As you who follow us on our social media know, we are very pleased to announce that we have two wonderful additions to our blog staff. Judging by the metrics we see, you agree! We wanted to take some time to introduce you more fully to them and let you know what you can expect. You will be able to find current information on them on Our Writers page.

Crystal2Crystal is our relevant content correspondent, which means she will be writing about everything from tea to specialty foods; etiquette to books; accessories to current British events: all topics you are used to seeing here. She is a schooled journalist with a budding passion for tea and all things English. Crystal hails from California but her heart lies in the UK.

“I am excited to write for the Tea Blog because I love tea and researching British culture,” Crystal shares. “I tell my sisters that I really love this job.”

You may find her posts informative and engaging, or you may find you are able to interject a little something that may help her passion develop. Her enthusiasm has breathed new life into the blog. As always, we encourage you to join in lively conversation as a part of our online community.

You will know Crystal’s posts by her CD signature.

is our dedicated recipe blogger. She will create and serve up authentic English recipes that have been in her family for generations (aren’t we lucky!?). Yes, she really is from Britain, and yes, she really does magic in the kitchen. She enjoys gardening, knitting, and making handmade greeting cards.

Her favourite tea is Yorkshire blended not far from her in Harrogate! “Also I like mint tea especially if I am feeling a bit sickly. Pineapple tea is also nice. The important thing about tea is to have it hot with just a drop of milk and something nice to eat it with!”

IMG_2891We give our writers great largesse in choosing their content and style but do not be afraid to speak up if you have a recipe you would like to persuade her to share!

You will know Julia’s posts by her JB signature.

~Your editor

Pittsburgh, PA gingerbread house display, (c) Elizabeth Stubna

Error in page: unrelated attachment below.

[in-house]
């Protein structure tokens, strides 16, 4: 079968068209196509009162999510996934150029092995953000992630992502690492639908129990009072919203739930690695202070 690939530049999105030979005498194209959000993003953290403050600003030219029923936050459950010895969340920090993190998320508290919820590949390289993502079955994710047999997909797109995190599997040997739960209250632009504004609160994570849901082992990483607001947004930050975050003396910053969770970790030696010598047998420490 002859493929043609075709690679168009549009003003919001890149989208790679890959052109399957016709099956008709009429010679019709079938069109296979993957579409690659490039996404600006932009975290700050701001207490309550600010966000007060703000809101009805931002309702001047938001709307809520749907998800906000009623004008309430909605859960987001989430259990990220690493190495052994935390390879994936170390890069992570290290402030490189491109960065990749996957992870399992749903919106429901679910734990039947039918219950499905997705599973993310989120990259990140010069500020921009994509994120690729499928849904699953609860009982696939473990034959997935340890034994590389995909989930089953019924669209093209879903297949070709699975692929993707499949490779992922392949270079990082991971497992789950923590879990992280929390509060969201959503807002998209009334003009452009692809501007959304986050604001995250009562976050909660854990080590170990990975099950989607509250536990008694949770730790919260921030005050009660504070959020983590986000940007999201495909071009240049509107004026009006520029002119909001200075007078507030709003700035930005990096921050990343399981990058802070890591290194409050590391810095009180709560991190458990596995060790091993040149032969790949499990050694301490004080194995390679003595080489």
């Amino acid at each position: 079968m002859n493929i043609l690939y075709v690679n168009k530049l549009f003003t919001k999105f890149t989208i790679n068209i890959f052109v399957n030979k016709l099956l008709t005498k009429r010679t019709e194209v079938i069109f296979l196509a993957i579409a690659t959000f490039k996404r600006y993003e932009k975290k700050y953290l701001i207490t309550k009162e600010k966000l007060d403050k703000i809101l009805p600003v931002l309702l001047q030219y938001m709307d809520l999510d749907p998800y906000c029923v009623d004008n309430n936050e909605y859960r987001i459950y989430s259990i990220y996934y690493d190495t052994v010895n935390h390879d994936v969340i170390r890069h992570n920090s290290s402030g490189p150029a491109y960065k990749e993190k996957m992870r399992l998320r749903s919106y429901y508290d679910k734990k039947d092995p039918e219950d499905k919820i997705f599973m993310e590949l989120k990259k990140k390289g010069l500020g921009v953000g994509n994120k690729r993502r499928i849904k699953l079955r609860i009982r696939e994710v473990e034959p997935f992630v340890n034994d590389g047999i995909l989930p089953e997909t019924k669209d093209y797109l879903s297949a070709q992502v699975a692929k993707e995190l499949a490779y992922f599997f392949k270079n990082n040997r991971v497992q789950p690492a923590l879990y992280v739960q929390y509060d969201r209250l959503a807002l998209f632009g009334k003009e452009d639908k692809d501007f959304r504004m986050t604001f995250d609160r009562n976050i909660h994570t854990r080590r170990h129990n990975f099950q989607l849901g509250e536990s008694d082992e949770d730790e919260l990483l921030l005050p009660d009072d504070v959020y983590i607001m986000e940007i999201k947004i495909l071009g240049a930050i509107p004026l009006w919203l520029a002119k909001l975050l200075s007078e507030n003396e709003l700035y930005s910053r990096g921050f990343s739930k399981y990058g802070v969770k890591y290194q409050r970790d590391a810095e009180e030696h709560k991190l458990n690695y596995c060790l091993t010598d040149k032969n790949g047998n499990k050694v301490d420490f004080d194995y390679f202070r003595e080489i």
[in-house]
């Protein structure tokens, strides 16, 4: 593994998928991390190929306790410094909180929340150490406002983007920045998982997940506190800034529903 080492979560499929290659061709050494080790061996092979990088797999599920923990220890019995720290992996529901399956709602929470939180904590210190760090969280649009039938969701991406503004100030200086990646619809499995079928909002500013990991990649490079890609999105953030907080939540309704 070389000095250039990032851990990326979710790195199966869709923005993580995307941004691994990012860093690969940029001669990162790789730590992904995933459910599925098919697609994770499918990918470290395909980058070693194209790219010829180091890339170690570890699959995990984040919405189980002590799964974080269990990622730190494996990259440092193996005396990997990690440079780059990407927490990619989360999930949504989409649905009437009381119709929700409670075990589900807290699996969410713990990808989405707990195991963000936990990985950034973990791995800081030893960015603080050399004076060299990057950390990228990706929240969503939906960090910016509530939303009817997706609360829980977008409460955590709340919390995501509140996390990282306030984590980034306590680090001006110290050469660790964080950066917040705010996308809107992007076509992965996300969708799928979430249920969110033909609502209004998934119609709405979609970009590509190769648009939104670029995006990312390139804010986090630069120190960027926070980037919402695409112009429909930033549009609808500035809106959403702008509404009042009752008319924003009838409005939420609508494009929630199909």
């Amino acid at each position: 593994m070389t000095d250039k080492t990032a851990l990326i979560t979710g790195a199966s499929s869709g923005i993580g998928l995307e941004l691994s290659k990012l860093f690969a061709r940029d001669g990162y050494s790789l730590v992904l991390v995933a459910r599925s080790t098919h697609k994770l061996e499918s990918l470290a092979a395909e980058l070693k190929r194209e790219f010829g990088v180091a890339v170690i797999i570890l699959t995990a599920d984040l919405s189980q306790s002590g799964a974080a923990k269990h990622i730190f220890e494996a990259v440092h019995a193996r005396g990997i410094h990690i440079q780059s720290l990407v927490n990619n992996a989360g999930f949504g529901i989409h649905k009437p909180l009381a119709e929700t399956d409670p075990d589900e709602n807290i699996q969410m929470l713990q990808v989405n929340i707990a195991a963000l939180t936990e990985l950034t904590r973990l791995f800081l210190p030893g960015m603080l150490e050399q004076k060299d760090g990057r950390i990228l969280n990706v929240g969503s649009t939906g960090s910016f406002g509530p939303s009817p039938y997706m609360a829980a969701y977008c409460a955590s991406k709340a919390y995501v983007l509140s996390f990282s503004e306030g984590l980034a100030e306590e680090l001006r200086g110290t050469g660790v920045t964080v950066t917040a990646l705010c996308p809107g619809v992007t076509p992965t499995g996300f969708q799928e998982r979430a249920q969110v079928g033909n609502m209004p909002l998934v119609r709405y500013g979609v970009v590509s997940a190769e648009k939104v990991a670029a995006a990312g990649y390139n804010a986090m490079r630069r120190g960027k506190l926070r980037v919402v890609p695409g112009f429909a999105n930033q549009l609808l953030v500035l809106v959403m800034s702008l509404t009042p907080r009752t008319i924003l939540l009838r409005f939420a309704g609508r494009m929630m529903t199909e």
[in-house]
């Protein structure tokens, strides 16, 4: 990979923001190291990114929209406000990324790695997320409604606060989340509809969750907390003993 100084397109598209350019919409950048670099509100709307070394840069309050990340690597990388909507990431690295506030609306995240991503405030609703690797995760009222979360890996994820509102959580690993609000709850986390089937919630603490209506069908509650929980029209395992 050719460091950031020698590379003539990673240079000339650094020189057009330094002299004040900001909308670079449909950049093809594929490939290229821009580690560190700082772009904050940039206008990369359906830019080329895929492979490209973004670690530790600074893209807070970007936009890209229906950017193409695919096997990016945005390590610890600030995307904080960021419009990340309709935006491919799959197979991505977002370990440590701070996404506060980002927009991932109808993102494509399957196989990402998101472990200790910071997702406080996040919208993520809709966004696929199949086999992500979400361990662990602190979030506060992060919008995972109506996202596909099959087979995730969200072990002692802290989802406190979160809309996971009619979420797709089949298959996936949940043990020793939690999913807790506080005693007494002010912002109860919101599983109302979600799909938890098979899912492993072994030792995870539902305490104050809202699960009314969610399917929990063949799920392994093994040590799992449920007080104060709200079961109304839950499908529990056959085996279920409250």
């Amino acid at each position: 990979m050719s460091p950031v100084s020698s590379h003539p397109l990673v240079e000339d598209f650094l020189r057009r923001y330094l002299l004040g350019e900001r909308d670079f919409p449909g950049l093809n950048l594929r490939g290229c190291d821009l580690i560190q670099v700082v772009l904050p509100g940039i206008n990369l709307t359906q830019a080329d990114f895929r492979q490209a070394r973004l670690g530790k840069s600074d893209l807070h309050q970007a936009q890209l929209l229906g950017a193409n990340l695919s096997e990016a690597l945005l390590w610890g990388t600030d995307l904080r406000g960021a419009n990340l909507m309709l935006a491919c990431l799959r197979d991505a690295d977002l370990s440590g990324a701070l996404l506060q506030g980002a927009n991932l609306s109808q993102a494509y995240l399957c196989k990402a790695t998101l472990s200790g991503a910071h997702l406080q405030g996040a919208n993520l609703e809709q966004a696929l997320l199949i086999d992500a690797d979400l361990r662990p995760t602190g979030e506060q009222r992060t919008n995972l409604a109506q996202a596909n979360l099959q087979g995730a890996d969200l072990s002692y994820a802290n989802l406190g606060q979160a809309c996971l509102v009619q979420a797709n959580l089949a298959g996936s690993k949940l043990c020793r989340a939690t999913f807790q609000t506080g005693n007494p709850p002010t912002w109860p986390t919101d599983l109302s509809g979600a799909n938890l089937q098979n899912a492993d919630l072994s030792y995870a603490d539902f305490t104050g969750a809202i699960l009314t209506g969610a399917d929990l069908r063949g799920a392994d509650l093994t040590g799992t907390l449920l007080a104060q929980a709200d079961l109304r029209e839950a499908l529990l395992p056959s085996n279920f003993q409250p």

Pittsburgh, PA gingerbread house display, (c) Elizabeth Stubna

As we get closer to Christmas, the demand for holiday foods grow, especially the sweet ones. While sugar cookies are baking and gingerbread houses are being constructed in the US, over in the UK people are whipping up or purchasing Christmas cakes.

The German stollen cake (Weihnachtsstollen or Christstollen in German), Italian panettone, the French bûche de Noël (also known as Yule Log Cake) all share the same thing with the British Christmas cake. They are all their own nation’s variants. One day I hope to delve into the other Christmas cakes but today I will be comparing the British and American. The American version is not called a Christmas cake but the plain and simple fruitcake, which is sadly not as celebrated as the British version since it does not suit the American palate. Much like its English counterpart, the American fruitcake has candied fruit, peels, spices, and is also usually soaked in brandy or other liqueurs, sometimes even alcohol free. There are popular fruit cake companies in the US but many Americans have either not tried a good fruitcake or even tried one in general. Whenever one does sample a piece, many don’t fancy the taste and simply just chuck it in the bin or pawn it off on someone else.

The American fruit cake is usually frowned upon and even considered a joke because people often re-gift it or give it as a joke, thanks to a quip by the late Johnny Carson. He joked that there was only one fruitcake and it was passed down from one generation to the other. He is sort of right with that one. There has been a history of fruitcakes that have lasted for generations. I remember reading a story of a 70 year old fruitcake in 2011 that sold for over $500. It was owned by a family who bought it Christmas week in 1941 but kept it until the 1970s when they returned it to the company from which they bought it. As of this writing, the fruitcake is STILL unopened in its original tin and everything! The alcohol helps preserve the cake which helps keep it moist. As it goes, everything gets better with age!